##### What is transformer and its work?

A transformer is a device that transfers electrical energy from one circuit to another by means of electromagnetic induction. It consists of two coils of wire, known as the primary and secondary, which are wound around a magnetic core.

When an alternating current is passed through the primary coil, it creates a changing magnetic field which induces a voltage in the secondary coil, thereby transferring energy between the two circuits.

Transformers are used in a wide variety of applications, including power transmission, voltage regulation, and electrical isolation. They are also found in many electronic devices, such as power supplies, audio amplifiers, and microwave ovens.

##### Is a transformer AC or DC?

A transformer is an AC (alternating current) device, which means it only works with alternating current. Transformers operate by creating a changing magnetic field around a coil of wire, which induces a voltage in another coil of wire.

This voltage is created only when there is a change in the magnetic field, which only occurs in an AC circuit where the current is constantly changing direction. DC (direct current) does not change direction, so it cannot be used to create the alternating magnetic field necessary for a transformer to work.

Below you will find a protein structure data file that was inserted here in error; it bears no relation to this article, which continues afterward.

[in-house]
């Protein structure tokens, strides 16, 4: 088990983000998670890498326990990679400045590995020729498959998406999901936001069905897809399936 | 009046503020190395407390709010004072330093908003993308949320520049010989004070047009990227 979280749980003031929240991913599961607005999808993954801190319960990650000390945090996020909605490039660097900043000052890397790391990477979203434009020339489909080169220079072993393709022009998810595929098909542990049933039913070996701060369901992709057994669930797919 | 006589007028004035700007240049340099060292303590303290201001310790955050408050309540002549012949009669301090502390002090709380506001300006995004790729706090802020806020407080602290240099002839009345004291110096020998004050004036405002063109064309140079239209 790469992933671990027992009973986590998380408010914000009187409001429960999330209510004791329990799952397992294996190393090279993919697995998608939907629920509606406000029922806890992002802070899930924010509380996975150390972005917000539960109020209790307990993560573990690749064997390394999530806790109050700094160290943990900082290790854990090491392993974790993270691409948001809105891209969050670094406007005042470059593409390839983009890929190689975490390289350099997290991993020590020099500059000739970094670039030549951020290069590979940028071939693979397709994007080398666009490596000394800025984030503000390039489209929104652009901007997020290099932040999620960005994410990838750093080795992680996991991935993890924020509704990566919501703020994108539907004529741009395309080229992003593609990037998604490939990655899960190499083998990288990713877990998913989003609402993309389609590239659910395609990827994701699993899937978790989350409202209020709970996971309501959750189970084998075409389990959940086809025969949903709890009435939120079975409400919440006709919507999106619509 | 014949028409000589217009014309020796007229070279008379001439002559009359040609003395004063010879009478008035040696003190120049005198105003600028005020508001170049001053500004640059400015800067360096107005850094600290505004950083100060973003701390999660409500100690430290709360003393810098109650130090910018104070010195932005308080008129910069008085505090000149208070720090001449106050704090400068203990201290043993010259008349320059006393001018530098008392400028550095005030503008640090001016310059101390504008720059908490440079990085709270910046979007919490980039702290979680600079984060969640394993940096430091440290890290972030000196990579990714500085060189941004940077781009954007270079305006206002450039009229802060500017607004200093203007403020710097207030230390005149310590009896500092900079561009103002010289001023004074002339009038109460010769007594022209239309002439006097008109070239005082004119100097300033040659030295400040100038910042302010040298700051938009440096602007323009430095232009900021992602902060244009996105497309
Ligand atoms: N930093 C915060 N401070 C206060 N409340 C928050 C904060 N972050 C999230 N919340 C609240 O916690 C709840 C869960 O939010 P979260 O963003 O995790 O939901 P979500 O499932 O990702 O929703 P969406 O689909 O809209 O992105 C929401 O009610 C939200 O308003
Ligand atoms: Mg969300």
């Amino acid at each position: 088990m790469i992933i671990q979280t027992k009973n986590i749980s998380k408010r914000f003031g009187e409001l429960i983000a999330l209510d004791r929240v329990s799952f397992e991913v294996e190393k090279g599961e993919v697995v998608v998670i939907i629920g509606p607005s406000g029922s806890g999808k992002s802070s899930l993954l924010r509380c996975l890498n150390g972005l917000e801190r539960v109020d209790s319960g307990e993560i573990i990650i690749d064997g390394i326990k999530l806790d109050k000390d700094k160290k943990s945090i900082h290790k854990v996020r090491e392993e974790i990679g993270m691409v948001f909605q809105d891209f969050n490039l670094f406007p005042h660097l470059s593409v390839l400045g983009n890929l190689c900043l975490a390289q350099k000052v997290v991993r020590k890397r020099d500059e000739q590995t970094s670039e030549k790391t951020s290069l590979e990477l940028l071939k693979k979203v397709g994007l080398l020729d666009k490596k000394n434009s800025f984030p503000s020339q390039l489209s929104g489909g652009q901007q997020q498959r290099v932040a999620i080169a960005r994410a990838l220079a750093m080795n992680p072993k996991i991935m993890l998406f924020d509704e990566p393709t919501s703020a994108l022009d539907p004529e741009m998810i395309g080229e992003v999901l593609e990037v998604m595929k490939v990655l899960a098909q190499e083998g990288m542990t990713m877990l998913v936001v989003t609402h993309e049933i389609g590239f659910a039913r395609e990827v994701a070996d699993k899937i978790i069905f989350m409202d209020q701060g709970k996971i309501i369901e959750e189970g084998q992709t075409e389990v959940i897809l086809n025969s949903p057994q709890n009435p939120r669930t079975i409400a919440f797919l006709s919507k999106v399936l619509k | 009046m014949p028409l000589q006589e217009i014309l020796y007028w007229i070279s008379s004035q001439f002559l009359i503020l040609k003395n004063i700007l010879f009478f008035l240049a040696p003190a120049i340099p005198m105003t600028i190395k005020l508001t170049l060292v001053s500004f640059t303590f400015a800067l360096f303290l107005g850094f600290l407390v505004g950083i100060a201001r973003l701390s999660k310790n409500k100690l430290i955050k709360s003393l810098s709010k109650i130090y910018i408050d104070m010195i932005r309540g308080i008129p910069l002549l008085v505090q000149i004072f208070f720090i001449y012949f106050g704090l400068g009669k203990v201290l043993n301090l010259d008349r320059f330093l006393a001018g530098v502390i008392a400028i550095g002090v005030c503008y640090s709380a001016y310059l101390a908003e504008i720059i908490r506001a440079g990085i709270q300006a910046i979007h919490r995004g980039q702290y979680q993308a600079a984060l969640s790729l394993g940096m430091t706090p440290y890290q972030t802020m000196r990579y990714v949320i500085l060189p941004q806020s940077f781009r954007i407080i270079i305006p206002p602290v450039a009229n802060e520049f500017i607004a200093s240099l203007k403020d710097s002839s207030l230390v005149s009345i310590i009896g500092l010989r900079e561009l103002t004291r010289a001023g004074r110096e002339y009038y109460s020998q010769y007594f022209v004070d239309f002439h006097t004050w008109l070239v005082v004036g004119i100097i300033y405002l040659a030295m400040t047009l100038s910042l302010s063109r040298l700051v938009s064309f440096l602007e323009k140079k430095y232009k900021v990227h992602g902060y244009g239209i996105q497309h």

##### Why only AC is used in transformer?

Transformers work by creating a changing magnetic field in one coil of wire, which induces a voltage in another coil of wire. This voltage is created only when there is a change in the magnetic field, which only occurs in an AC (alternating current) circuit where the current is constantly changing direction.

If a direct current (DC) were to be used in a transformer, there would be no change in the magnetic field, and therefore, no voltage would be induced in the secondary coil. In other words, a transformer needs a changing magnetic field to function, and this can only be achieved with an AC current. So, only AC is used in transformers.

##### What is the basic principle of transformer?